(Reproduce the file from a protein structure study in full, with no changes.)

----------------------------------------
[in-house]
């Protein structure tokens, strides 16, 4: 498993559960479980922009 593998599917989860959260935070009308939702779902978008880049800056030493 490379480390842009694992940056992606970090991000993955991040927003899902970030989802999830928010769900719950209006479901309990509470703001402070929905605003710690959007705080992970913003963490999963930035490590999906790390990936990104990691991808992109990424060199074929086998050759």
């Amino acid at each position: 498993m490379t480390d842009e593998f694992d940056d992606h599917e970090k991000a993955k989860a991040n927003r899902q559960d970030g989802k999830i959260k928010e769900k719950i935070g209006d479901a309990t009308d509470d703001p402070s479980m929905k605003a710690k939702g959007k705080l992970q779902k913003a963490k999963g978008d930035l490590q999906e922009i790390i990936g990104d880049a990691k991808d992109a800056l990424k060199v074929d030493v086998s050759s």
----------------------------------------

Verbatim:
[in-house]
């Protein structure tokens, strides 16, 4: 498993559960479980922009 593998599917989860959260935070009308939702779902978008880049800056030493 490379480390842009694992940056992606970090991000993955991040927003899902970030989802999830928010769900719950209006479901309990509470703001402070929905605003710690959007705080992970913003963490999963930035490590999906790390990936990104990691991808992109990424060199074929086998050759």
């Amino acid at each position: 498993m490379t480390d842009e593998f694992d940056d992606h599917e970090k991000a993955k989860a991040n927003r899902q559960d970030g989802k999830i959260k928010e769900k719950i935070g209006d479901a309990t009308d509470d703001p402070s479980m929905k605003a710690k939702g959007k705080l992970q779902k913003a963490k999963g978008d930035l490590q999906e922009i790390i990936g990104d880049a990691k991808d992109a800056l990424k060199v074929d030493v086998s050759s």